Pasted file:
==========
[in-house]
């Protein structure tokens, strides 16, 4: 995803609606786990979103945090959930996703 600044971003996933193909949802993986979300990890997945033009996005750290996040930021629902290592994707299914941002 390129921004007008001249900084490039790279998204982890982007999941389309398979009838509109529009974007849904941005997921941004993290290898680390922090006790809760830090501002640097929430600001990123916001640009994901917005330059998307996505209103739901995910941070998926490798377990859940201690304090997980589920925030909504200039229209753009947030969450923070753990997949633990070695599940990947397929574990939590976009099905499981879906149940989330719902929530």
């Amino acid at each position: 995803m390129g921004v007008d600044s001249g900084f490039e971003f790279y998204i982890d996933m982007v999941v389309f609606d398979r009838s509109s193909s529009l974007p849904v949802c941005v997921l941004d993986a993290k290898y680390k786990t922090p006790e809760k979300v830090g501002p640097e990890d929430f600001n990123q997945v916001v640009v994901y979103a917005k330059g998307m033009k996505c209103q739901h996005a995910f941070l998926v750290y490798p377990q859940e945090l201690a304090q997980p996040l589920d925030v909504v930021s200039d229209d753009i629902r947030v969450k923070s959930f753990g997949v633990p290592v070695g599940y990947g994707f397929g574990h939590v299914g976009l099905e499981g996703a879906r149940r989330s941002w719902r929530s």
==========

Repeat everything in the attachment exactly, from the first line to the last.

[in-house]
């Protein structure tokens, strides 16, 4: 995803609606786990979103945090959930996703 600044971003996933193909949802993986979300990890997945033009996005750290996040930021629902290592994707299914941002 390129921004007008001249900084490039790279998204982890982007999941389309398979009838509109529009974007849904941005997921941004993290290898680390922090006790809760830090501002640097929430600001990123916001640009994901917005330059998307996505209103739901995910941070998926490798377990859940201690304090997980589920925030909504200039229209753009947030969450923070753990997949633990070695599940990947397929574990939590976009099905499981879906149940989330719902929530």
């Amino acid at each position: 995803m390129g921004v007008d600044s001249g900084f490039e971003f790279y998204i982890d996933m982007v999941v389309f609606d398979r009838s509109s193909s529009l974007p849904v949802c941005v997921l941004d993986a993290k290898y680390k786990t922090p006790e809760k979300v830090g501002p640097e990890d929430f600001n990123q997945v916001v640009v994901y979103a917005k330059g998307m033009k996505c209103q739901h996005a995910f941070l998926v750290y490798p377990q859940e945090l201690a304090q997980p996040l589920d925030v909504v930021s200039d229209d753009i629902r947030v969450k923070s959930f753990g997949v633990p290592v070695g599940y990947g994707f397929g574990h939590v299914g976009l099905e499981g996703a879906r149940r989330s941002w719902r929530s």